How To Do An Interview


Make sure you do your research before the interview or you’ll just make yourself look stupid.


  You need to decide how you’re going to record the interview. If the interview is a really short one, or you’re just interviewing one person, you can do it with a pen and paper. But if the interview is long, or you’re interviewing more than one person, a dictaphone, a digital recorder or phone will work fine.


Have a list of questions to ask the interviewee/subject. Have about 6-12 questions prepared. But, when interviewing, listen to what the interviewee is saying and don’t just ask the prepared questions like a script. For example, he may have made a good point, and you can use that chance to ask him to expand on that point, instead of asking them your next pre-prepared questions. An interview is like a conversation: let the convo flow and ask your pre-prepared questions when the interview is becoming repetitive or boring.


Even if the interviewee is saying things that you really disagree with, don’t start argument to prove them wrong. Your job is to ask questions.


“In your own words, can you tell me a little about your background?”

This is a very good warm up question because:

  • it gets the interviewee to open up and relax a little since they’re talking abou themselves
  • It’s a  chance to check and see if the audio is good on your recording device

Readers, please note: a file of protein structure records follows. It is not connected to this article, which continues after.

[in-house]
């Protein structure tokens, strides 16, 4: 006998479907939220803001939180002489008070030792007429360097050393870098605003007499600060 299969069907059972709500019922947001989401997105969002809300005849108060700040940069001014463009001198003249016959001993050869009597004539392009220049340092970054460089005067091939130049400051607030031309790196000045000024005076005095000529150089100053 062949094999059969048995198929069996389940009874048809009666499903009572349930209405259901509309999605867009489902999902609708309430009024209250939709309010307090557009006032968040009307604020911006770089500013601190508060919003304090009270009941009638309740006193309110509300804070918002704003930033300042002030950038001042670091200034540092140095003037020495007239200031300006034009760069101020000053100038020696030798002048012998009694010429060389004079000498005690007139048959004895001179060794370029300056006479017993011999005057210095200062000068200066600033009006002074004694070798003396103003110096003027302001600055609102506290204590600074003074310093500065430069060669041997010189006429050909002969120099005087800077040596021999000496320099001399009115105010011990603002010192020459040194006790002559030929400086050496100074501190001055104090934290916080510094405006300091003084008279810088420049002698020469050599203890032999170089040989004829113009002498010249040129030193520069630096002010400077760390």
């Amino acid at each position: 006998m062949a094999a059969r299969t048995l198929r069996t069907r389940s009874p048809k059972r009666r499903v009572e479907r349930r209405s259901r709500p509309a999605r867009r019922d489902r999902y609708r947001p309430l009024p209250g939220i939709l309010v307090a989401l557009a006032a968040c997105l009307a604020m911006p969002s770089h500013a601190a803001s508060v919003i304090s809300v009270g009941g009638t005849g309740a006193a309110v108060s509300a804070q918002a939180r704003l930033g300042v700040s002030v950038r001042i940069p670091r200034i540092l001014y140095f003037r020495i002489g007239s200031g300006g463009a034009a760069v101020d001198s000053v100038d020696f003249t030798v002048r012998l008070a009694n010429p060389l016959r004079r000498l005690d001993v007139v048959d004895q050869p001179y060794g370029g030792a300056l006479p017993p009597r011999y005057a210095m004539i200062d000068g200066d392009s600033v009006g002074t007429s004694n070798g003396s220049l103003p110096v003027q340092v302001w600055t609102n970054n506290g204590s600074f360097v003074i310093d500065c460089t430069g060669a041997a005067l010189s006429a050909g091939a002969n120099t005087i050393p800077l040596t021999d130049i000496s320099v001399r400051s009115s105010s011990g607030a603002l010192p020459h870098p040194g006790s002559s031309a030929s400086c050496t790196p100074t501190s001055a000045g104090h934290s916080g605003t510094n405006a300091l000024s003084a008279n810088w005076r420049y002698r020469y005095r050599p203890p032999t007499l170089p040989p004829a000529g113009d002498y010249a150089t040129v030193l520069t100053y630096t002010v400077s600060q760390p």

• It’s an open ended question – the interviewee could talk about their childhood, their tim in uni, their career etc.


You can get a bigger, longer better answer by asking an open ended question rather than a closed one.


You might stop them in their tracks when they’re about to say something really useful.


If they keep talking and you want them to stop, just tell them you have one final question. This lets them know the interview is almost done.


Even if you’ve already asked your final question, end the interview with “have you anything further that you’d like to add?” More often than not they’ll say np, but they might say something smart that hasn’t been covered in your questions.


In case you didn’t cover everything in your interview, you could always get in touch with the person you interviewed, thank them for the previous interview, and tell them how there’s one or two things you missed or there’s something you’d like to go over again. The interviewee may be happy to see that you want to make that effort to ensure everything is as it should be




Metaphors, Similies, idioms & Clichés: A Definitive Guide

  1. METAPHOR = a figure of speech that describes an object or action in a way that isn’t literally true, but helps explain an idea or make a comparison e.g Time is a thief – Time isn’t really stealing anything, this metaphor just indicates that time passes quickly and our lives pass us by.

    Metaphors can be deployed in journalism to great effect

2. SIMILE = a figure of speech that makes a comparison, showing similarities between two things, using words “like” “as” or “than” to do so e.g He is as cunning as a fox.

3. IDIOM = a figure of speech that has a certain meaning that is different from the meanings of each word on its own e.g it’s raining cats and dogs. Of course it isn’t literally raining cats and dogs, this just means it’s raining heavily. 

4. CLICHE = a figure of speech that has been so overused that it has become boring and unoriginal. Clichés are also dangerous to a writer because they tend to stereotype people and situations.


8 Ways A Feature is Different From A News Story

LONGER= A feature should be longer, because people want explanations, opinions and a little entertainment e.g the narrator in HXH described the fight between Netero and Meruem in great detail, which made the fight even more exciting and dramatic.